The three violin sonatas of Johannes Brahms have been in constant circulation since their premieres in the late nineteenth century. It has been a delightful challenge to prepare them for performance with Johnny Gandelsman at Bargemusic this Friday and Saturday.
I first played with Johnny back when I was Mark Morris’s music director; more recently he’s been in Yo-Yo Ma’s Silk Road Ensemble and helped found the string quartet Brooklyn Rider. He knows Brahms much better than me, of course, but is a wonderful coach.
No. 1 G major, op. 78
Vivace ma non troppo. 6/4 isn’t associated with Bach, Handel, Mozart, Haydn, or Beethoven. Brahms reached back to the pre-Baroque era to find the big six, which he appropriated for many important sonata forms, including the First Piano Concerto, the Third Symphony, and op. 78. He carves up the six into twos, threes, and fours, occasionally even making nines along the way. This swinging base supports a dotted melody of the most rarified beauty.
Adagio– Più andante – Adagio. Horn fifths in the piano suggest Beethoven, but then the violin’s song is a rather dark and mysterious nachtmusik. Contemporary scholars now believe the Più andante funeral march was a direct response to the death of young Felix Schumann, son of Robert and Clara, named for Mendelssohn, and author of three poems Brahms set as lieder in op. 63 and op. 86.
Allegro molto moderato. The melody and “raindrop” accompaniment for this spacious rondo in minor come from Brahms’s op. 53 songs "Regenlied" and "Nachklang." The first contrasting theme is a bit gypsy, the second quotes and then transfigures the horn melody from the Adagio. Towards the end the sun comes out at last and Brahms’s most perfect violin sonata ends in radiant major.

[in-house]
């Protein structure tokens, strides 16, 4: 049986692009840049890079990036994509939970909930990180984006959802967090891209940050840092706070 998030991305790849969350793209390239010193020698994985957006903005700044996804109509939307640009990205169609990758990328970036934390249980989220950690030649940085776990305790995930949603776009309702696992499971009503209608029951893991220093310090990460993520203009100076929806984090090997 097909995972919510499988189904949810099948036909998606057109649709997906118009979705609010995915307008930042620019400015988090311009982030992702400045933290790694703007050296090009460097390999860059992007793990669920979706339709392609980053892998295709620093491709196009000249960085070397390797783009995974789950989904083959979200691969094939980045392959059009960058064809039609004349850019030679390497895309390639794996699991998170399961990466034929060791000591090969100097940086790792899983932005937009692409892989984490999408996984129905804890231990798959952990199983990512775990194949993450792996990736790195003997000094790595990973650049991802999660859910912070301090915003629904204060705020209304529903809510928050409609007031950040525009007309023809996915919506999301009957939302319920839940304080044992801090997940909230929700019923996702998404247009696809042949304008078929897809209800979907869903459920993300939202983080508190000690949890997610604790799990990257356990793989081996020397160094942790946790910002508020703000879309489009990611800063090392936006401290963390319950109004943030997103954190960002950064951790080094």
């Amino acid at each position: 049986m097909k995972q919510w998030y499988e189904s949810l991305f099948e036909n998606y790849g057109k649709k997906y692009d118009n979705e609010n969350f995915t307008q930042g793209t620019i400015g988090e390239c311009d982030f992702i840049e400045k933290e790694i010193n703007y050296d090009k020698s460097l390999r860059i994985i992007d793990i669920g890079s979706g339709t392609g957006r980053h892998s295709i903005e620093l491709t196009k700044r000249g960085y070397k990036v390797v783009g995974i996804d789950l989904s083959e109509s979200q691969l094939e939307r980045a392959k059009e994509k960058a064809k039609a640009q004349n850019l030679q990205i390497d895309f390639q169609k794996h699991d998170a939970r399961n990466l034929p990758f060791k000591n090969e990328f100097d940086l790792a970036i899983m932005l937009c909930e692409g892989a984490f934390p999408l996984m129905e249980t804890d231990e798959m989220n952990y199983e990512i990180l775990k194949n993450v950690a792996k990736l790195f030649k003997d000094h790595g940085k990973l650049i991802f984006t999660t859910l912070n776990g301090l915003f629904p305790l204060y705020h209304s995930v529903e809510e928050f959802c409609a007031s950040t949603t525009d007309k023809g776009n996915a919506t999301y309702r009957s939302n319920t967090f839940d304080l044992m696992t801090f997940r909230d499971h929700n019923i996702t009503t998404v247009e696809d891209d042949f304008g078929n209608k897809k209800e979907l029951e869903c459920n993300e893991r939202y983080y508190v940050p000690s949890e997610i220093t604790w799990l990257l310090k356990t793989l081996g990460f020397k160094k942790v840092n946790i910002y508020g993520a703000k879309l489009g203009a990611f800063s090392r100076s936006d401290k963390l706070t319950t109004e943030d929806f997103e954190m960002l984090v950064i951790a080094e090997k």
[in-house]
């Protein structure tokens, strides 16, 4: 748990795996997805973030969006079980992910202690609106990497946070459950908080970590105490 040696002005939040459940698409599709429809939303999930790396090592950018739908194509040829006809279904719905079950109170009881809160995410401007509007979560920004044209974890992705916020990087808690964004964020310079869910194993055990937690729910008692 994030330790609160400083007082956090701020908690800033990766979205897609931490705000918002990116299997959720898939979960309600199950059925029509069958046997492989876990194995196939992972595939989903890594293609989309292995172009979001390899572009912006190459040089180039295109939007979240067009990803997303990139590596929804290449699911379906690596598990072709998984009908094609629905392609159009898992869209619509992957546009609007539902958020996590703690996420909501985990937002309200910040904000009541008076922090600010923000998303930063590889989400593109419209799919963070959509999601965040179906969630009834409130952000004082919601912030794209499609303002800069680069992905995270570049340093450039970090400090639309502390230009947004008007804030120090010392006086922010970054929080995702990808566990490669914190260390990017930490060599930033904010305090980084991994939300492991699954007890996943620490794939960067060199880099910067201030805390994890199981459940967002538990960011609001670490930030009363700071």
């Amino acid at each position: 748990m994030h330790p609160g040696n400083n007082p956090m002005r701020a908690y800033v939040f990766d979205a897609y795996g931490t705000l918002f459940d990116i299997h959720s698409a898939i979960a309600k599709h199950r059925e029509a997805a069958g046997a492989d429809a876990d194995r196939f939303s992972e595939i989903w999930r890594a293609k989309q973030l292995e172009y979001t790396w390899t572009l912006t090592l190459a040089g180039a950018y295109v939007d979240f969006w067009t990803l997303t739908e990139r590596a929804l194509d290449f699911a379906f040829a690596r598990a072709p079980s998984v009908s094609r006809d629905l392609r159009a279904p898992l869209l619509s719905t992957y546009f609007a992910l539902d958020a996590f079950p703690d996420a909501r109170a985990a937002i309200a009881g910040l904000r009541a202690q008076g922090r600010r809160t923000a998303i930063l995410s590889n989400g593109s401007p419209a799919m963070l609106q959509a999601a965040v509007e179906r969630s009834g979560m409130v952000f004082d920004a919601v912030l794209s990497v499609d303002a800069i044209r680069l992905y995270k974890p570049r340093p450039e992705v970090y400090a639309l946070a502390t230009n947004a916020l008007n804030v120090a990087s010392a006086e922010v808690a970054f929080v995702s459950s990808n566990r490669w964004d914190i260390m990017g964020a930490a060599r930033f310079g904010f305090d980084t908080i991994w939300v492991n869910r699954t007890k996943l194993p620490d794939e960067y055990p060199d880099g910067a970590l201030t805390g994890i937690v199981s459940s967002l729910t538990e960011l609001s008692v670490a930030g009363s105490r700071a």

Since it is our favorite, Johnny and I have decided to close the recital with op. 78.
No. 2 in A major, op. 100
Allegro Amabile. What is this, a waltz? Not exactly, but it must lilt somehow. The odd phrase lengths and intertwining parts make this hard to parse. My own interpretation is that these melodies reflect the way Brahms was with women: he loved their beauty but needed to keep his distance. Aleksandar Madžar intriguingly suggests that the temperament should be more like Richard Strauss than Beethoven. In the development section Brahms nearly quotes Chopin, a rare event.
Andante tranquillo – Vivace – Andante – Vivace di più – Andante – Vivace. Two forms of rustic behavior: looking at the sky, then a country dance. The violin pizzicatos are effective, especially with Johnny’s kind of natural swing.
Allegretto grazioso (quasi andante). Again, a pretty tune is rendered diffuse by odd phrase lengths and surprise hand-offs between violin and piano. This movement is often played with too much intensity; it’s better to just let it roll through, although the dark diminished chords must have some menace. Brahms was fascinated by the plagal cadence: both op. 78 and op. 100 end with a big IV – I “Amen.”
Brahms specified that op. 100 was a sonata for piano and violin, not violin and piano. I’m using that as grounds for a improvising a little prelude before beginning and then transitioning between movements. They used to do that all the time; certainly Brahms did it. It’s kind of shocking now, but why not try it? Especially at the start of a long program: let’s get settled in, make sure the piano works, tune up everyone’s ears, and so forth. It’s honestly much easier to start that first movement after exploring A major a bit.
(The chapter “A Suitable Prelude” in After the Golden Age: Romantic Pianism and Modern Performance by Kenneth Hamilton inspired me to improvise on a Brahms concert. The whole book is highly recommended.)
No. 3 in D minor, Op. 108
Allegro. Direct and passionate, the third Sonata is the “hit” of the three. Although it is the easiest to interpret musically, the piano part is technically the hardest: even Vladimir Horowitz and young Arthur Rubinstein drop some notes on early recordings.
The opening rising fourth in the violin informs the work in ways both obvious and devious: Arnold Schoenberg admired Brahms’s sophistication, calling it the “principle of developing variation.”